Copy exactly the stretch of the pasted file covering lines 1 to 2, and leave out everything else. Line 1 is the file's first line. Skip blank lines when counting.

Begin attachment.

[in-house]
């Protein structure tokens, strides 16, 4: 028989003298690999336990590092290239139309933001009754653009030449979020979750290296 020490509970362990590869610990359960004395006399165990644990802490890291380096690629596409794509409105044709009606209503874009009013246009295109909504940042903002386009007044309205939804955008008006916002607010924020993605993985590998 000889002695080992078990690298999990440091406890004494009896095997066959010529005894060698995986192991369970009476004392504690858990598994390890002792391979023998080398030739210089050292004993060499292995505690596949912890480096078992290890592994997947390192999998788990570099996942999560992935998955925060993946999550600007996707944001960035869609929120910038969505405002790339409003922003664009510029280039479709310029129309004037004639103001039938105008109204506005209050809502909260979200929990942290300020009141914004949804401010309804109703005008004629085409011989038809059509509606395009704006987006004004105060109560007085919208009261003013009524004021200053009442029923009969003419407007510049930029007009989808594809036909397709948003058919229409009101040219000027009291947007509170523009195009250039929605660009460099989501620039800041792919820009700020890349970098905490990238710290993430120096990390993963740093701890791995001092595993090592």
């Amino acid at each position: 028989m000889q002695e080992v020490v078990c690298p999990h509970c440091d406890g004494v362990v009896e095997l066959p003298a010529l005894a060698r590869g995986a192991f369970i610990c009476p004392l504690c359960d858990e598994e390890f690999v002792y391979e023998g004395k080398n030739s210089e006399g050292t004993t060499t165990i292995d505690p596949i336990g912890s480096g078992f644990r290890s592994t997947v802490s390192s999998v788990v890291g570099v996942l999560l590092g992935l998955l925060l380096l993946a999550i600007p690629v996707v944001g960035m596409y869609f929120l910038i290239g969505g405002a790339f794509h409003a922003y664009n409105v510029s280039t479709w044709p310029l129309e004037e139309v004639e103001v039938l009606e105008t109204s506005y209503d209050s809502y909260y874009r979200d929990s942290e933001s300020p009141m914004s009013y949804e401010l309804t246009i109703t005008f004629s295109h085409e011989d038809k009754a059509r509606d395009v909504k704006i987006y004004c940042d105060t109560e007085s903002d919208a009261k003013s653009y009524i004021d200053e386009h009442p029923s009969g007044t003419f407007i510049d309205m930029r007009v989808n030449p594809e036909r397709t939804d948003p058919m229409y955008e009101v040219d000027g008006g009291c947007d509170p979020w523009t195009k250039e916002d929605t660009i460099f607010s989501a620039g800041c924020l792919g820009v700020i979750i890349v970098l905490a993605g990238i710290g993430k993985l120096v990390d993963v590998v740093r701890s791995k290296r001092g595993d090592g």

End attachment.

[in-house]
């Protein structure tokens, strides 16, 4: 028989003298690999336990590092290239139309933001009754653009030449979020979750290296 020490509970362990590869610990359960004395006399165990644990802490890291380096690629596409794509409105044709009606209503874009009013246009295109909504940042903002386009007044309205939804955008008006916002607010924020993605993985590998 000889002695080992078990690298999990440091406890004494009896095997066959010529005894060698995986192991369970009476004392504690858990598994390890002792391979023998080398030739210089050292004993060499292995505690596949912890480096078992290890592994997947390192999998788990570099996942999560992935998955925060993946999550600007996707944001960035869609929120910038969505405002790339409003922003664009510029280039479709310029129309004037004639103001039938105008109204506005209050809502909260979200929990942290300020009141914004949804401010309804109703005008004629085409011989038809059509509606395009704006987006004004105060109560007085919208009261003013009524004021200053009442029923009969003419407007510049930029007009989808594809036909397709948003058919229409009101040219000027009291947007509170523009195009250039929605660009460099989501620039800041792919820009700020890349970098905490990238710290993430120096990390993963740093701890791995001092595993090592």